maintenance gantry. transit over the Seaway will occur Concrete spread footings are pre-cast
over a period of several hours. Once on site in a certified temporary pre-
lifted into place, the segment will no casting facility, which allowed work to
Erection Techniques longer obstruct clearance. During the continue through cold winter periods
The major challenge in the CSB erec- segment erection cycle, restrictions to – when pouring concrete would other-
tion is crossing the St. Lawrence shipping will be limited to several wise be extremely difficult. Precasting

42 Technical Report Structural Engineering International Nr. 1/2017


allows foundation preparation and starter segments of the foundation [6] EN. Eurocode 3, Design of Steel Structures:
footing casting to be carried out in shafts are CIP. Part 1-1 General Rules and Rules for Buildings
(with document S.). BS EN 1993-1-1, British
parallel, rather than in series–as in
Standard Euro Norm, 2008.
conventional construction. Conclusion
[7] Potter W, Ansley M. Investigation of the
Precast Segmental Pier Legs The New Champlain Bridge is one of Double Composite Box Girder Failure Criteria.
FDOT Structures Research Centre, 2010.
The precast segmental construction of the high-profile infrastructure projects
each pier leg is cast in parallel. This in North America. With unique chal- [8] Pai N, Patel P, Sen R, Stroh S. Design and
lenges of environmental constraints, Evaluation of Steel Bridges with Double Com-
facilitated the incorporation of the posite Action. University of Southern Florida:
required architectural features and durability requirements and architec-
Tampa, 2010.
provides a high quality product. tural considerations, special solutions
needed to be developed with respect
Steel Pier Caps to the design and construction of key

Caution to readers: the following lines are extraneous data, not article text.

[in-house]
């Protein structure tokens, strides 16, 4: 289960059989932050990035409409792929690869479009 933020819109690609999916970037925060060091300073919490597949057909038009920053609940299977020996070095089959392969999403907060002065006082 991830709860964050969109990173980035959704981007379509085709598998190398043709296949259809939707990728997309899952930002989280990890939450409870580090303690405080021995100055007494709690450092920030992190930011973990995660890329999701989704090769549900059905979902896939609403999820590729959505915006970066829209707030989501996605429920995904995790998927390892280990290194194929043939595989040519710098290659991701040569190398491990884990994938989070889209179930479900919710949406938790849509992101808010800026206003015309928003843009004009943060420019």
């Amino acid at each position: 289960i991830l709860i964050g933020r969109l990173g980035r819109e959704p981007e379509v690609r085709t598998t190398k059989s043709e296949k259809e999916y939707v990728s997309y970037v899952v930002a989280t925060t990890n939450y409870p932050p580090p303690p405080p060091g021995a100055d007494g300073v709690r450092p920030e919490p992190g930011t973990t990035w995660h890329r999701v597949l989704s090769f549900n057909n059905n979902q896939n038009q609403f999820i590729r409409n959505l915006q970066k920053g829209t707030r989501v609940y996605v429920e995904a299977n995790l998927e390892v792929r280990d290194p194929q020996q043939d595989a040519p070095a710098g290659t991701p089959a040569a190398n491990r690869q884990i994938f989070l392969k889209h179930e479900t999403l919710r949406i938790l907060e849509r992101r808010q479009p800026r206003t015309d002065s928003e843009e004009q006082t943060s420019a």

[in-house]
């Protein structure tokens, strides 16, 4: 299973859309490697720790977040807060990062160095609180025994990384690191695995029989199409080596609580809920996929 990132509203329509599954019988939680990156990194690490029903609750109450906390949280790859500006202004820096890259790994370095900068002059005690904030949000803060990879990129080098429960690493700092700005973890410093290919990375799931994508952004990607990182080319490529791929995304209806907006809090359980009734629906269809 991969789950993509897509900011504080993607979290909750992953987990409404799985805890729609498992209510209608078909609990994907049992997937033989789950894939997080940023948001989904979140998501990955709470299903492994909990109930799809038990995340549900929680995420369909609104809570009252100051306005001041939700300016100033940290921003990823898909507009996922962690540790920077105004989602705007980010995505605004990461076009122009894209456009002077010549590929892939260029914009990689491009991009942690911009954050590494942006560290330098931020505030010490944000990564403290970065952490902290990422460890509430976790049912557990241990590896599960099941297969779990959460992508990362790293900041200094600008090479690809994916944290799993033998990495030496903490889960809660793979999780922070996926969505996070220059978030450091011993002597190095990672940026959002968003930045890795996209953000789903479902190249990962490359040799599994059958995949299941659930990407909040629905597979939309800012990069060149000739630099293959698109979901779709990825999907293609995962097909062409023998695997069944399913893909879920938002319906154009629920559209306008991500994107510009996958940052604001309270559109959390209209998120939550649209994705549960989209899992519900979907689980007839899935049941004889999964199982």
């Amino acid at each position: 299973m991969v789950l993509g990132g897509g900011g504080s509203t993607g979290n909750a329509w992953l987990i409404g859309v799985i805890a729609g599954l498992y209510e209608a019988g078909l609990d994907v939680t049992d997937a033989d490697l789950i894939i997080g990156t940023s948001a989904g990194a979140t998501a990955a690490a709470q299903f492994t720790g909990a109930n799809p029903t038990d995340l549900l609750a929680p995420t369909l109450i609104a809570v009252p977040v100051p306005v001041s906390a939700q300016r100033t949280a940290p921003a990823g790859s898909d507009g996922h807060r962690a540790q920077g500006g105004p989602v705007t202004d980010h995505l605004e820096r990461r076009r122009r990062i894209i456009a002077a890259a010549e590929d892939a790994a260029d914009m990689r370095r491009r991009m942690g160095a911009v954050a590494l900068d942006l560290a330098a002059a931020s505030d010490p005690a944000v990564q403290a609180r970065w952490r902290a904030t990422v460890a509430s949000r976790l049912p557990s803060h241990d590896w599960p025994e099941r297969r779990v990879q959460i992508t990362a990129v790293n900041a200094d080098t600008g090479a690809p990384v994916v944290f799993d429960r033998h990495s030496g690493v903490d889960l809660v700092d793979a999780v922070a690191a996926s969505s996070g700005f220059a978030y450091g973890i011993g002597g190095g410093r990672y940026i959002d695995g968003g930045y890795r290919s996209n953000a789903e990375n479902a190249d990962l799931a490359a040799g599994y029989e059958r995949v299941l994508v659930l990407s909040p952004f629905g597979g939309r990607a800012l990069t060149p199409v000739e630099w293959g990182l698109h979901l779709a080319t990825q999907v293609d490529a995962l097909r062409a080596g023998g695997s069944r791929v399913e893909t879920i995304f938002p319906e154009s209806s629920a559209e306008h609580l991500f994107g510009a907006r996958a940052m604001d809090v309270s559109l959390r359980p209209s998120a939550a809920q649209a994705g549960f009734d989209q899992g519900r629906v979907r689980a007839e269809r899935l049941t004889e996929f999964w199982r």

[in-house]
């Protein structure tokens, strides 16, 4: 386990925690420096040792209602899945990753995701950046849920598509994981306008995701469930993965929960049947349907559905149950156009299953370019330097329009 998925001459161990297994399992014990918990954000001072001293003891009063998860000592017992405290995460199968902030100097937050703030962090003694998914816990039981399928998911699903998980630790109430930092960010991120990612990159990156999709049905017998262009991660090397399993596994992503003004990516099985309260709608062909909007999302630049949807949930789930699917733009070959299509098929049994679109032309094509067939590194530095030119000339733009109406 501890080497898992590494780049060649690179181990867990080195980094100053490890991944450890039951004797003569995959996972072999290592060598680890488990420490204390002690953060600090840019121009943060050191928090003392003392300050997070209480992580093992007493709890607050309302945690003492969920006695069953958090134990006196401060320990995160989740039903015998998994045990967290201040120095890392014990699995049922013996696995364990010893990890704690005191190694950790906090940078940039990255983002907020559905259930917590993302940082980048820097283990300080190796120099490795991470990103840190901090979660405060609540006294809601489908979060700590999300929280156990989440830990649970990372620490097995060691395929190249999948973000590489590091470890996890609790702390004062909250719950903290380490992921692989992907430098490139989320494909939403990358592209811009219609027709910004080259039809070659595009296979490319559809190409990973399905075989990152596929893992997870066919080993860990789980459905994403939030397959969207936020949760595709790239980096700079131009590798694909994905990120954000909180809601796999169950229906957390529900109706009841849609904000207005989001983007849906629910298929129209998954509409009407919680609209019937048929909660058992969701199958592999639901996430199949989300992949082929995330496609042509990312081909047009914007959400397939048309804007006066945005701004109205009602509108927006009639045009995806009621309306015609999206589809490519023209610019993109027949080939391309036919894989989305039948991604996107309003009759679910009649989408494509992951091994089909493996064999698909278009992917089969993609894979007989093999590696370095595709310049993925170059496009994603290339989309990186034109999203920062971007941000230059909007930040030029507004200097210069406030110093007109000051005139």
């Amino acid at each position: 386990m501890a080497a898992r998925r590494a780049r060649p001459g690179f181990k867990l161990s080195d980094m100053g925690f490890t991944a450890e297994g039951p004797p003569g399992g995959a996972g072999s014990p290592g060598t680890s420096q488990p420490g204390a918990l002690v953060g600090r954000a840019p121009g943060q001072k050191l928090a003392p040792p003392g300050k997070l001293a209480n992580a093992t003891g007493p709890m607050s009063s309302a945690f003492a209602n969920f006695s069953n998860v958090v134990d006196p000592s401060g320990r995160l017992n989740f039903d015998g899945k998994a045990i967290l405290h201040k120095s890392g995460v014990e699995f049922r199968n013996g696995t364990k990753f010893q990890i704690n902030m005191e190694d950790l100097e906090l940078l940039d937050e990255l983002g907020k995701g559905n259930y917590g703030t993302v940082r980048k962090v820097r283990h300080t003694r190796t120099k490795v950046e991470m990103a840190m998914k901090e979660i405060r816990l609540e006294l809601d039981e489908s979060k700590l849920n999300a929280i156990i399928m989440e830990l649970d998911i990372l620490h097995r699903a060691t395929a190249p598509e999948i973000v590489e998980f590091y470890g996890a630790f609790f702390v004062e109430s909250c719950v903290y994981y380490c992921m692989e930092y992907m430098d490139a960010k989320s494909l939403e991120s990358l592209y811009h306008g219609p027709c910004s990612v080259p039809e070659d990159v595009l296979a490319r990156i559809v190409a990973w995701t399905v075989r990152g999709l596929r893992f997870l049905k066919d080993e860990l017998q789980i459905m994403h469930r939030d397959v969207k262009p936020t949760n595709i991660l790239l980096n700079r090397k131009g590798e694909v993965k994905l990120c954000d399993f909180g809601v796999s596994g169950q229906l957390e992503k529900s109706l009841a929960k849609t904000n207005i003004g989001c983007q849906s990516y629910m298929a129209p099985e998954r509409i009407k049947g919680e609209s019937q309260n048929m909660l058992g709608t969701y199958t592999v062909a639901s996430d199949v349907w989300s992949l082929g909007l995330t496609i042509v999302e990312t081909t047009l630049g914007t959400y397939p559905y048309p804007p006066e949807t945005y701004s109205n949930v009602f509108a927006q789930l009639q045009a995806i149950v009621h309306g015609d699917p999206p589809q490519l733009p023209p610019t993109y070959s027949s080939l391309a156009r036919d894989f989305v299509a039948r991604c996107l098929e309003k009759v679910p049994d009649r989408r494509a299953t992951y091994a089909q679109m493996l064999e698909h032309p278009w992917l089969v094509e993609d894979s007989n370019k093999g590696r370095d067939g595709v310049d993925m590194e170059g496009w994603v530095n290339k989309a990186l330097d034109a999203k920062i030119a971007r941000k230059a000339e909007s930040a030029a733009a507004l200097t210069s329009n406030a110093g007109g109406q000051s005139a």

elements of the project as discussed.
Although constructing the pier caps in SEI Data Block
The design is tailored to give the most
concrete is possible, there are several
accelerated construction in order to Owner:
issues that increase the risk of schedule
achieve the targeted opening day. To Government of Canada
delays. The complex shape requires dif-
date, the 16-months design phase is
ficult formwork and long curing times Developer/Operator:
substantially completed. The founda-
in large staging areas. The top tension Signature on the St. Lawrence Group
tion construction of the New Cham-
members require a high concentration
plain Bridge is well underway as is the Contractor:
of post-tensioning (PT); placing such
prefabrication of several steel and Signature on the St. Lawrence
PT includes several additional con-
concrete components off site.” The 1 Constructors (partnership of SNC-
struction steps for the placing, tension-
December 2018 delivery of the New Lavalin Major Project Inc., Dragados
ing, grouting and final concrete casting
Champlain Bridge remains the Canada, Inc., and Flatiron
to restore the architectural shape.
objective. Constructors Canada Limited)
Finally, the lifting of such a heavy con-
crete element is challenging. Designer:
The steel pier caps reduce construction
References TYLI-IBT-SLI Joint Venture (joint-
time and effort by being fabricated off- [1] CSA. Canadian Highway Bridge Design venture of T.Y. Lin International
site, requiring fewer assembly stages Code. CAN/CSA-S6-06, Mississauga, Canada, Canada Inc., International Bridge
during erection and smaller cranes. 2013. Technologies Canada Inc., and SNC-
[2] MTQ. Manuel de Conception des Structures,
Lavalin Inc.)
CSB Substructure Construction vol. 1 & 2 Ministère des Transports du Québec:
Québec, 2009. Structural steel (t): 72 700
The pier and tower shafts of the sub-
structures of the CSB are precast con- [3] MTQ. Normes – Ouvrages d’Art Tome III Post-tensioning (t): 1110
crete segments, except for transitions Ministère des Transports du Québec: Québec, Concrete: (m3): 107 000
2010. Stay-cables (t): 1120
at the superstructure and the change
of slope in the tower shaft. [4] EN. Eurocode 1, Actions on Structures, Part Estimated total design CAD
2 Traffic Loads on Bridges, BS EN 1991-2 UK and construction cost $2.15 billion
The foundation designs were started National Annex (NA), British Standard Euro (incl. highway
at-risk during the early works phase Norm, 2008. approaches and access
(prior to financial closure), and issued [5] EN. Eurocode 2, Design of Concrete Struc- roads):
for construction early in the design tures: Part 1-1 General Rules and Rules for Service date: 1 December
phase to allow construction to pro- Buildings, BS EN 1992-1-1 UK National Annex
2018
ceed during fall 2015. Footings and (NA), British Standard Euro Norm, 2005.

Structural Engineering International Nr. 1/2017 Technical Report 43